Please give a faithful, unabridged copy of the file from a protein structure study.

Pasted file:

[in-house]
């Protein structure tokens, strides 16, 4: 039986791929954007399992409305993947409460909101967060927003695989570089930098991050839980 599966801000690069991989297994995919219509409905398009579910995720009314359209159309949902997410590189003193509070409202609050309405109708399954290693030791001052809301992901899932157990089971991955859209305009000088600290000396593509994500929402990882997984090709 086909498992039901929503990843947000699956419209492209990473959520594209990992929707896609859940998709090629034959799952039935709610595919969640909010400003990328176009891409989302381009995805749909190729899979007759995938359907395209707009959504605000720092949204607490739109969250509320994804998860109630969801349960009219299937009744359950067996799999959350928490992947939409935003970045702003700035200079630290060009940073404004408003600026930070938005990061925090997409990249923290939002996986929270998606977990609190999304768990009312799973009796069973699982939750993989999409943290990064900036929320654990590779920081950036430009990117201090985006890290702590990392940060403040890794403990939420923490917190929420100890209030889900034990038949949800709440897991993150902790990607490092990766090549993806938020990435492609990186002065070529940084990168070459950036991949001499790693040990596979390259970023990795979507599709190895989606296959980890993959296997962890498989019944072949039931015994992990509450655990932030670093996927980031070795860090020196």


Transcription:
[in-house]
């Protein structure tokens, strides 16, 4: 039986791929954007399992409305993947409460909101967060927003695989570089930098991050839980 599966801000690069991989297994995919219509409905398009579910995720009314359209159309949902997410590189003193509070409202609050309405109708399954290693030791001052809301992901899932157990089971991955859209305009000088600290000396593509994500929402990882997984090709 086909498992039901929503990843947000699956419209492209990473959520594209990992929707896609859940998709090629034959799952039935709610595919969640909010400003990328176009891409989302381009995805749909190729899979007759995938359907395209707009959504605000720092949204607490739109969250509320994804998860109630969801349960009219299937009744359950067996799999959350928490992947939409935003970045702003700035200079630290060009940073404004408003600026930070938005990061925090997409990249923290939002996986929270998606977990609190999304768990009312799973009796069973699982939750993989999409943290990064900036929320654990590779920081950036430009990117201090985006890290702590990392940060403040890794403990939420923490917190929420100890209030889900034990038949949800709440897991993150902790990607490092990766090549993806938020990435492609990186002065070529940084990168070459950036991949001499790693040990596979390259970023990795979507599709190895989606296959980890993959296997962890498989019944072949039931015994992990509450655990932030670093996927980031070795860090020196």